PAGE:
South-Western Legal Studies in Business

Courts Have Limited Jurisdiction over Matters of Religious Disputes
Description Georgia high court held that a trial court was wrong to grant injunctive relief to complaining members of a church by ordering an election to determine who would be pastor of the church. The court had no subject matter jurisdiction over such a religious matter.
Topic Court Procedure
Key Words Subject Matter Jurisdiction; Equity; Religious Organizations
C A S E   S U M M A R Y
Facts A dispute arose among members of a church regarding who should serve as pastor. Barton and others filed suit, seeking declaratory and injunctive relief against Bolden and others. The trial court held a hearing on the matter and, in granting injunctive relief, ordered an election to determine whether Bolden should continue as the church pastor. The trial court specified criteria that had to be met to qualify for participation in the election. Barton appealed the trial court order, which is directly appealable as a grant of mandatory injunctive relief.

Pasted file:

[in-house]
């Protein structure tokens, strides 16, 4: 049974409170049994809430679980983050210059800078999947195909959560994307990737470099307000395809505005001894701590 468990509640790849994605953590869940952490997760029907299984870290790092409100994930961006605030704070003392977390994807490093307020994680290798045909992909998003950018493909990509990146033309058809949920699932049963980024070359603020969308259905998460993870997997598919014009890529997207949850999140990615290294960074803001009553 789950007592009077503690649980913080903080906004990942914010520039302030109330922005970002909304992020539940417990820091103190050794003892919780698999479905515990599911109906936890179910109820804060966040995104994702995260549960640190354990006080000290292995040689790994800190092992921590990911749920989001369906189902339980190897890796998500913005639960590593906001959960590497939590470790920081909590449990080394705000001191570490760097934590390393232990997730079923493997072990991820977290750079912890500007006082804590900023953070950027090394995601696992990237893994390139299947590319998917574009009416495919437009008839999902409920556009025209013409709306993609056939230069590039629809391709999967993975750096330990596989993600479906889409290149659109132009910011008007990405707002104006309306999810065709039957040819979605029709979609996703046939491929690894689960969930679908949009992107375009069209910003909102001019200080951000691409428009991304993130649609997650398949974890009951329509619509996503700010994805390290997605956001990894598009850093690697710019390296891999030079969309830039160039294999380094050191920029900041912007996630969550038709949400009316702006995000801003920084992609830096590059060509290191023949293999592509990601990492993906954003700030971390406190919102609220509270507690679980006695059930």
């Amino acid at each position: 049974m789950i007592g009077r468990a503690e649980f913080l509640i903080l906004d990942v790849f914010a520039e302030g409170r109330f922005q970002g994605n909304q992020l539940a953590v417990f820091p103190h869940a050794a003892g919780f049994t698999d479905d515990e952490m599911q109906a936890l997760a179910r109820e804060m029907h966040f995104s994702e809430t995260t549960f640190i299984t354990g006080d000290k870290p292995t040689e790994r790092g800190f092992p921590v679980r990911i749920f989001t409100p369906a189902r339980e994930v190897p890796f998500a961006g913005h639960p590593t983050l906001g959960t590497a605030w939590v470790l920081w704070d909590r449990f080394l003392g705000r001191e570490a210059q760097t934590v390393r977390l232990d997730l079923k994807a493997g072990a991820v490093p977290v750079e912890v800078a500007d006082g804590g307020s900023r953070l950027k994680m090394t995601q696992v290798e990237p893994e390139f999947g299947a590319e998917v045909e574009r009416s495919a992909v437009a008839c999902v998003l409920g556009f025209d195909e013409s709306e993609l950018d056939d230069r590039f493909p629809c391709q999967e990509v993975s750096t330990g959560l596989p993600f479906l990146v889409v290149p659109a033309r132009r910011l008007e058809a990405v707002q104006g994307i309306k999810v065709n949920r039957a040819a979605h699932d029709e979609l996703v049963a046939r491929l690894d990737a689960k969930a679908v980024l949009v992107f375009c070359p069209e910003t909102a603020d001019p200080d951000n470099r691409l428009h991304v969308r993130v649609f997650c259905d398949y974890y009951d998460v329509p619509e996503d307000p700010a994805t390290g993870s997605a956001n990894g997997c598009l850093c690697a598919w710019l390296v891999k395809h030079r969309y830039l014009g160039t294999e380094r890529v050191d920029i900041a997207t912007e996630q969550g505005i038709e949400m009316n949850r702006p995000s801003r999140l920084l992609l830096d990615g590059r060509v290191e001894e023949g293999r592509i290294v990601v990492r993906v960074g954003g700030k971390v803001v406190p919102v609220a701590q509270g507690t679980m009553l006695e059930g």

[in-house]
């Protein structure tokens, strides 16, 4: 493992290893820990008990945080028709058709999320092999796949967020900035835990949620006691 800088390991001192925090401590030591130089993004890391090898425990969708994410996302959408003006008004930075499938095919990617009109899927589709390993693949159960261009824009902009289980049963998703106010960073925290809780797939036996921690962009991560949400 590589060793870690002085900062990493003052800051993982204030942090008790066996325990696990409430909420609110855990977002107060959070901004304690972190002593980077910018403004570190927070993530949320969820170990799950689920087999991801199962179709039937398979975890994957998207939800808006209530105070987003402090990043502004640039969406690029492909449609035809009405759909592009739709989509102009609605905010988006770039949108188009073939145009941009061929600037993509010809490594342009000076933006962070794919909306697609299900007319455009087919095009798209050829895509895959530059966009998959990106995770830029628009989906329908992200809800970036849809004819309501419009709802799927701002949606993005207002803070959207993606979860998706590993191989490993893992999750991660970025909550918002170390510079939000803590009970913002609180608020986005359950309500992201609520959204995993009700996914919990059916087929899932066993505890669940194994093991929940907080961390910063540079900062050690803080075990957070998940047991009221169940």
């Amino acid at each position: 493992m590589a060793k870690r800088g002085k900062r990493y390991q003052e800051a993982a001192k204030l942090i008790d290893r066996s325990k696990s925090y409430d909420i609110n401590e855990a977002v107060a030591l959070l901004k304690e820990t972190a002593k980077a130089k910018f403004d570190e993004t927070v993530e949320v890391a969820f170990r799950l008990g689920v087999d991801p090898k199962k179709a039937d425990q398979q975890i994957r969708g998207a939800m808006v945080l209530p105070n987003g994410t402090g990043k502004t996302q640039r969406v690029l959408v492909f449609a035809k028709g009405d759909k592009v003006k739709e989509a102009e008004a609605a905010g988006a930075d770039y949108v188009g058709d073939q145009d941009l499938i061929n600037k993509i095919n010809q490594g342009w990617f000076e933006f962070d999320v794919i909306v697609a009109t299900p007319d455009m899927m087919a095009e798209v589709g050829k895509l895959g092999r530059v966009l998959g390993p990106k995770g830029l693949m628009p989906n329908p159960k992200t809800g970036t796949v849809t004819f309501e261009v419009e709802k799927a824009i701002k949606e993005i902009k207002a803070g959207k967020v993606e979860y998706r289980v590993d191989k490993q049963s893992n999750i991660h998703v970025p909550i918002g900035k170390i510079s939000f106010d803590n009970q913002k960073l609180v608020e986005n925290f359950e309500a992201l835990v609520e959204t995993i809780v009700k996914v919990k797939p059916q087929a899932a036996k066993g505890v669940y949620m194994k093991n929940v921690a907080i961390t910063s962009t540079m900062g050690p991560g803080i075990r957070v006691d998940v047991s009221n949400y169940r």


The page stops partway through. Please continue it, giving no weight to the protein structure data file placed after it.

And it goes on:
Decision

Reversed. A court of equity will not interfere with the internal affairs of a religious organization when no property rights are involved. The complaint failed to invoke the trial court's jurisdiction over a civil, as opposed to an ecclesiastical, matter. Civil courts have no jurisdiction in such matters and cannot take jurisdiction of them. Subject matter jurisdiction cannot be waived.

Citation Bolden v. Barton, 607 S.E.2d 889 (Sup. Ct., Ga., 2005)

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